Current, Former BBC Execs Grilled on Excessive Severance

Mark Thompson, former BBC director general, current CEO of the New York Times Company.

UPDATED: BBC Trust chair Chris Patten and Mark Thompson, now CEO of The New York Times Co., appear in front of a parliamentary committee.

LONDON – Members of a committee of the British parliament on Monday grilled current and former BBC top executives about excessive severance payments to former managers at the public broadcaster.

Repeatedly, the parliamentarians expressed surprise that members of the BBC Trust, the operating body of the broadcaster, which sets broad strategic goals, but is independent of BBC management, didn't request full details of high severance payments. Current and former trust members said several times that the trust has no decision power on severance under its current setup.

Former BBC director general Mark Thompson, who is now CEO of The New York Times Co., was questioned about one particularly big payment of $2.2 million (£1.4 million) to his former deputy Mark Byford, saying it was part of a successful cost-cutting program. "We and I achieved a lot in terms of reducing senior management payments," he said.

"We did not lose the plot," he also said when pressed on the issue of payments that went beyond contractual promises, adding that the payouts would lead to lowers costs for the BBC and the public over the long term.

Thompson said that in some cases more pay came in lieu of notice, but he rejected that he or other BBC executives paid longtime acquaintances more, saying that negotiating severance caps across the board would have taken much more time. "I don't believe it's favoritism," he said.

He said he was under "ferocious pressure" from the BBC Trust to reduce spending on management. And he said the savings were greater than the extra cost of added payments. He said that one month's delay would have added £1 million in costs to the BBC. "It is simple mathematics," he concluded.

Thompson reiterated that he and his team informed the trust of severance arrangements.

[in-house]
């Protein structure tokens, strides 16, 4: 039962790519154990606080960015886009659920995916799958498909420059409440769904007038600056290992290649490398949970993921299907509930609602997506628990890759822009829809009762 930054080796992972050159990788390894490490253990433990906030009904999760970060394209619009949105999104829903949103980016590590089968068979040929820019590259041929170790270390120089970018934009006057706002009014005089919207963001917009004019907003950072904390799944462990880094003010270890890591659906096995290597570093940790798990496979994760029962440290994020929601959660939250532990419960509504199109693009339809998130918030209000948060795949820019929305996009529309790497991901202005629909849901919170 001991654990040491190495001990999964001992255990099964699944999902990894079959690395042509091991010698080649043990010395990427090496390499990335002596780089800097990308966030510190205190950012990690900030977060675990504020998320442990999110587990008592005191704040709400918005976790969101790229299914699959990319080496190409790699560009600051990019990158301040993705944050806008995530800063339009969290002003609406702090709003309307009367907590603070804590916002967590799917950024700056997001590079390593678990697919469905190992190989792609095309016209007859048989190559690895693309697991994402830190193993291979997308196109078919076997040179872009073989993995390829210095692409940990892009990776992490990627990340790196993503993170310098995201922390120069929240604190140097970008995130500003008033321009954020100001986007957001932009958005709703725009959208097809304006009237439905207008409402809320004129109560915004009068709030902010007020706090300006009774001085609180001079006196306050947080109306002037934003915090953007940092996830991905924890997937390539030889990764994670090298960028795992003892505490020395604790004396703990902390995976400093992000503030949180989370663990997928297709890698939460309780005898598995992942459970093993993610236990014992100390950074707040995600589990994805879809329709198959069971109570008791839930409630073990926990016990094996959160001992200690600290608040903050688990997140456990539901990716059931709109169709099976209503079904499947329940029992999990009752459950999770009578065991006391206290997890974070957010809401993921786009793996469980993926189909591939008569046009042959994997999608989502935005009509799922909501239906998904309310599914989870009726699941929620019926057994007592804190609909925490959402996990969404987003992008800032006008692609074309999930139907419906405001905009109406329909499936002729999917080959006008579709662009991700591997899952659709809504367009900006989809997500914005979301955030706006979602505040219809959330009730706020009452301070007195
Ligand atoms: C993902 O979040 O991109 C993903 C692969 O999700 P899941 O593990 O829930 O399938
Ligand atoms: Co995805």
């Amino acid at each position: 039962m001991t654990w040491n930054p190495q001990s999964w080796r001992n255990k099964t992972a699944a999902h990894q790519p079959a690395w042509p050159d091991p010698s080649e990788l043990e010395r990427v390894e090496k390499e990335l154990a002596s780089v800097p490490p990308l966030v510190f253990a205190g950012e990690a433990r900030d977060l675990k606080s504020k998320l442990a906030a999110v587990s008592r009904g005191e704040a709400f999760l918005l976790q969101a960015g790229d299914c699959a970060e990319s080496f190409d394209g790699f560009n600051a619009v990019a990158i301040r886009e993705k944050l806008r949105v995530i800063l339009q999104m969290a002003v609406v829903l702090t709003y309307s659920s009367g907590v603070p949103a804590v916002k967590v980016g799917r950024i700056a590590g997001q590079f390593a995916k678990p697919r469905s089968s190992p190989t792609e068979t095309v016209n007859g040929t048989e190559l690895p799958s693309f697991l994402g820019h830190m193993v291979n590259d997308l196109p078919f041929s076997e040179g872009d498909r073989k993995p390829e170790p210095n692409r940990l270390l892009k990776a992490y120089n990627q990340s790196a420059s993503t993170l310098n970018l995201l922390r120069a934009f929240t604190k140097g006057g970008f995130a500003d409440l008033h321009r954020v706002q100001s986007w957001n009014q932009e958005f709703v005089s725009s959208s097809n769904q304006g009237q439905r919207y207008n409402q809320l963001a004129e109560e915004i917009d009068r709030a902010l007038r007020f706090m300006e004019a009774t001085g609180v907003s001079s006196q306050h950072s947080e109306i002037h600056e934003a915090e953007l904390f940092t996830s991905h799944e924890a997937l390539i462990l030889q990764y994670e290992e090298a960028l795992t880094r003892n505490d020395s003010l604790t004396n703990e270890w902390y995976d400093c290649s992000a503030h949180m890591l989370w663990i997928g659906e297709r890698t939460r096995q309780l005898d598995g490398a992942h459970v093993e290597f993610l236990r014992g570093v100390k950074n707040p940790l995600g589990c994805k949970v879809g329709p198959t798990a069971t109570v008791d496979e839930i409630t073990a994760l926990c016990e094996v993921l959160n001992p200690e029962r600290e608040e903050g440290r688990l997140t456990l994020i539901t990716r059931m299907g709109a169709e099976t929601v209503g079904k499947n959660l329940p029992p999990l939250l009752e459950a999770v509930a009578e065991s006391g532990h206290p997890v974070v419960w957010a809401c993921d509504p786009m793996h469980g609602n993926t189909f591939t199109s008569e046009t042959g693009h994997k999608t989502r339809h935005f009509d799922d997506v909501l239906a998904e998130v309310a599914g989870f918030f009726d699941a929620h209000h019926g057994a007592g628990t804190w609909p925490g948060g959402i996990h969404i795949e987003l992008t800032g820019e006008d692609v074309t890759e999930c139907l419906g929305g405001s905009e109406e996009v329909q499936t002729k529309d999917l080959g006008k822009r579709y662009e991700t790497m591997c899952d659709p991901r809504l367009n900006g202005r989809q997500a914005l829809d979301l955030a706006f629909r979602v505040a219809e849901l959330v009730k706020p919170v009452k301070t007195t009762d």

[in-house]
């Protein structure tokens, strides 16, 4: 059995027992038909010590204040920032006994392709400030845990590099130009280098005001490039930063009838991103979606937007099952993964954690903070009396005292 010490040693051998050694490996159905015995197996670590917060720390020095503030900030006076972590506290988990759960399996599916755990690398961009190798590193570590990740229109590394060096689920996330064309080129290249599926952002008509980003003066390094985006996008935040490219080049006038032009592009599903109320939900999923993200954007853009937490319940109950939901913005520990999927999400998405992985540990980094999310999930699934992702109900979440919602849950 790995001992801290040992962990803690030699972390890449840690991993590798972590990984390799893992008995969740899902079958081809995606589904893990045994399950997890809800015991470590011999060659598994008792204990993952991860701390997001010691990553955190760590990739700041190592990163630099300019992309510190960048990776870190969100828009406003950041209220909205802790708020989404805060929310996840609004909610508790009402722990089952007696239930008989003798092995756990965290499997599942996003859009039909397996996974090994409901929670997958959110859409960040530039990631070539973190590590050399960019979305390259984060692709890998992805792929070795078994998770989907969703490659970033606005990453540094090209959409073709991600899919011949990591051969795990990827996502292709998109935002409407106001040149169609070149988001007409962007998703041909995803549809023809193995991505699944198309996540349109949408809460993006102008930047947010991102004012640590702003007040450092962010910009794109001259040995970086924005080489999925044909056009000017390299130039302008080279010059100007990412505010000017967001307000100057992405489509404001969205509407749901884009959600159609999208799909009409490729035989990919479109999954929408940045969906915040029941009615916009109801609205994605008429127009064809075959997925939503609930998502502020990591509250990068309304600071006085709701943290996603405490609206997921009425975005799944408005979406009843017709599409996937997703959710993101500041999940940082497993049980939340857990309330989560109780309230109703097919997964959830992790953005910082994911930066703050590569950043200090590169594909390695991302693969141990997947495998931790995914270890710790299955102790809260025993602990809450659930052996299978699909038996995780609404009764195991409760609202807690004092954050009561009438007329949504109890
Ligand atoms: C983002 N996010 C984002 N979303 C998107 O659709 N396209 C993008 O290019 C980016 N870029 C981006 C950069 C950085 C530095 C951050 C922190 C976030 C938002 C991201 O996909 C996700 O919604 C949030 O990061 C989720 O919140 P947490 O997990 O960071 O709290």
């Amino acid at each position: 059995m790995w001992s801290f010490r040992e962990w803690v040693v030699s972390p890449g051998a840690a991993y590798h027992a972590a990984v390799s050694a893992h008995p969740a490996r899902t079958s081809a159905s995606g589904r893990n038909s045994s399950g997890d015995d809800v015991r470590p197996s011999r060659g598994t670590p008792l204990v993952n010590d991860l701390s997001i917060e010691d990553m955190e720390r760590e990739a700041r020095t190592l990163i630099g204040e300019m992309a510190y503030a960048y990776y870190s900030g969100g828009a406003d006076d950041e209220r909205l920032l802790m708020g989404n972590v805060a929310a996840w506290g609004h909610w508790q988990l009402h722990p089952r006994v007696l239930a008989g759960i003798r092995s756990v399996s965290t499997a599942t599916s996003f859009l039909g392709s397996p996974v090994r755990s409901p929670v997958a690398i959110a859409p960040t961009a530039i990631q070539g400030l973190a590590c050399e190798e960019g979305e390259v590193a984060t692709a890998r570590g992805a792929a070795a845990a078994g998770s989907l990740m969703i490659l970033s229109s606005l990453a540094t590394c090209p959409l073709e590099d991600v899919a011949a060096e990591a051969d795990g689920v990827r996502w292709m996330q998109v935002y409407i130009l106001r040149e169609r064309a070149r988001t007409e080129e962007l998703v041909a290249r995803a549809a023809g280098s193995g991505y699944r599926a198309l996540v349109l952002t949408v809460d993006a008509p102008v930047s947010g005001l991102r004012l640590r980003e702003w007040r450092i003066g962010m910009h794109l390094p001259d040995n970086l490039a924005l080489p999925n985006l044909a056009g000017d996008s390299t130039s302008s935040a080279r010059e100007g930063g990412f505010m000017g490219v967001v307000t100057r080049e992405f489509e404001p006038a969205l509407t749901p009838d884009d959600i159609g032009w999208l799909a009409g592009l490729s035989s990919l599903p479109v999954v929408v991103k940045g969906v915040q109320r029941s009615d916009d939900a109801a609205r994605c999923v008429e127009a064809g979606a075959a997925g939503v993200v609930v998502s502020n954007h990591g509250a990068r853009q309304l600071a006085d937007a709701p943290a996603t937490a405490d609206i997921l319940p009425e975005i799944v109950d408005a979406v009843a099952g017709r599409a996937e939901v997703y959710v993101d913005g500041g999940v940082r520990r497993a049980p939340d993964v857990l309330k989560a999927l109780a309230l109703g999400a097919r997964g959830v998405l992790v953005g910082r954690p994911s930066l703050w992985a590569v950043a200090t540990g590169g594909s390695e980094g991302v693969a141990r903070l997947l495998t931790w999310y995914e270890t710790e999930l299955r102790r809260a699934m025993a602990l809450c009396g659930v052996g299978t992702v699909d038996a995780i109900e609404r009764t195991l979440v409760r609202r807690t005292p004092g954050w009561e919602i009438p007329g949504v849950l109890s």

BBC trustee Anthony Fry argued Monday though that Thompson pushed back on the trust and its influence. It "got pushed back time and time again on issues, such as bonuses," he said.

And BBC Trust chairman Chris Patten on Monday denied Thompson's suggestion that he misled parliament in the past, saying he did not know about the excessive severance payouts. He said that when he came on board as chairman, he was not given a full briefing.

Asked if the BBC Trust, instead of ensuring good value for money decisions at the BBC, but had provided poor value for money, former BBC Trust chair Michael Lyons echoed Thompson argument that the price of delaying decisions that came with some extra cost would have reduced the savings for the broadcaster.

Committee head Margaret Hodge started the meeting, saying its goal was not to "bash the BBC," but to "shine a little light" on the way the company works.

During the hearing though, she said that "a small elite of senior managers" seemingly got "the most generous" severance payouts, while ordinary staff did not.

And she chided BBC human resources boss Lucy Adams, who had recently corrected some evidence she gave at a previous hearing. "I'm not having any more lies this afternoon," she told Adams.

BBC director general Tony Hall in an e-mail memo to staff before the hearing said: "I know today is going to be a tough one for the BBC, but I'd just like to remind you that none of this reflects on you, or the quality of your work -- for which many, many thanks. Thank you all for working so hard, being on top of your game and making some really great programs."

Twitter: @georgszalai